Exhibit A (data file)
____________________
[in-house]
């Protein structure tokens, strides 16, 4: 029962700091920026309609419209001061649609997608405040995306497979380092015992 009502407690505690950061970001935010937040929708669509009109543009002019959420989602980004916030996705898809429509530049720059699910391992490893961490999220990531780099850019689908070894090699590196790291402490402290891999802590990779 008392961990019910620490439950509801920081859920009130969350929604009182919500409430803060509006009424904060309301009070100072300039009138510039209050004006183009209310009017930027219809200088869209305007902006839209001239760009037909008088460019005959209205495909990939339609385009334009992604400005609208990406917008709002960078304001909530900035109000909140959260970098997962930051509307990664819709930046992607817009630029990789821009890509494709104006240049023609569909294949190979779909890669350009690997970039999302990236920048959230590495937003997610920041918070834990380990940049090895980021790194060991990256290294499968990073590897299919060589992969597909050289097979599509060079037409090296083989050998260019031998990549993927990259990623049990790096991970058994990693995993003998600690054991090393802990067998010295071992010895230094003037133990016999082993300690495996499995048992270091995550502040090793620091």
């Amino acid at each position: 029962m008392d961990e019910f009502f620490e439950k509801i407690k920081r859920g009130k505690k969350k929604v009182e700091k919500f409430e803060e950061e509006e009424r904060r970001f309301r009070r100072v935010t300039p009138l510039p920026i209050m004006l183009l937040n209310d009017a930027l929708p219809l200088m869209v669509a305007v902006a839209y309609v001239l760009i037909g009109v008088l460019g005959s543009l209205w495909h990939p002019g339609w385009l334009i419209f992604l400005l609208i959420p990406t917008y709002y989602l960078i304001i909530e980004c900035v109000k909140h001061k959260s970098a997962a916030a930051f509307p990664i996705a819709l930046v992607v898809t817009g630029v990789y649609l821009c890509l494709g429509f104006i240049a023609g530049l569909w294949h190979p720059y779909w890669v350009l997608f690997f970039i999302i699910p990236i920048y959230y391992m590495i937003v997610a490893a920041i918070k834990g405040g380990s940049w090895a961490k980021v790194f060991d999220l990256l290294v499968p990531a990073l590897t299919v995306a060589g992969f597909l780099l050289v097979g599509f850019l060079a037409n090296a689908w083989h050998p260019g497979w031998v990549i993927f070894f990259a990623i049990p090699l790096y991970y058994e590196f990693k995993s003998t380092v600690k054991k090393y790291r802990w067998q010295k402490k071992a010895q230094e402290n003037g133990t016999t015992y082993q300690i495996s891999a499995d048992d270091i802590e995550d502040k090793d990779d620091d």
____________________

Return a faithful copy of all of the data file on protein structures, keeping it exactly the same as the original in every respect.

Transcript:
[in-house]
């Protein structure tokens, strides 16, 4: 029962700091920026309609419209001061649609997608405040995306497979380092015992 009502407690505690950061970001935010937040929708669509009109543009002019959420989602980004916030996705898809429509530049720059699910391992490893961490999220990531780099850019689908070894090699590196790291402490402290891999802590990779 008392961990019910620490439950509801920081859920009130969350929604009182919500409430803060509006009424904060309301009070100072300039009138510039209050004006183009209310009017930027219809200088869209305007902006839209001239760009037909008088460019005959209205495909990939339609385009334009992604400005609208990406917008709002960078304001909530900035109000909140959260970098997962930051509307990664819709930046992607817009630029990789821009890509494709104006240049023609569909294949190979779909890669350009690997970039999302990236920048959230590495937003997610920041918070834990380990940049090895980021790194060991990256290294499968990073590897299919060589992969597909050289097979599509060079037409090296083989050998260019031998990549993927990259990623049990790096991970058994990693995993003998600690054991090393802990067998010295071992010895230094003037133990016999082993300690495996499995048992270091995550502040090793620091």
């Amino acid at each position: 029962m008392d961990e019910f009502f620490e439950k509801i407690k920081r859920g009130k505690k969350k929604v009182e700091k919500f409430e803060e950061e509006e009424r904060r970001f309301r009070r100072v935010t300039p009138l510039p920026i209050m004006l183009l937040n209310d009017a930027l929708p219809l200088m869209v669509a305007v902006a839209y309609v001239l760009i037909g009109v008088l460019g005959s543009l209205w495909h990939p002019g339609w385009l334009i419209f992604l400005l609208i959420p990406t917008y709002y989602l960078i304001i909530e980004c900035v109000k909140h001061k959260s970098a997962a916030a930051f509307p990664i996705a819709l930046v992607v898809t817009g630029v990789y649609l821009c890509l494709g429509f104006i240049a023609g530049l569909w294949h190979p720059y779909w890669v350009l997608f690997f970039i999302i699910p990236i920048y959230y391992m590495i937003v997610a490893a920041i918070k834990g405040g380990s940049w090895a961490k980021v790194f060991d999220l990256l290294v499968p990531a990073l590897t299919v995306a060589g992969f597909l780099l050289v097979g599509f850019l060079a037409n090296a689908w083989h050998p260019g497979w031998v990549i993927f070894f990259a990623i049990p090699l790096y991970y058994e590196f990693k995993s003998t380092v600690k054991k090393y790291r802990w067998q010295k402490k071992a010895q230094e402290n003037g133990t016999t015992y082993q300690i495996s891999a499995d048992d270091i802590e995550d502040k090793d990779d620091d």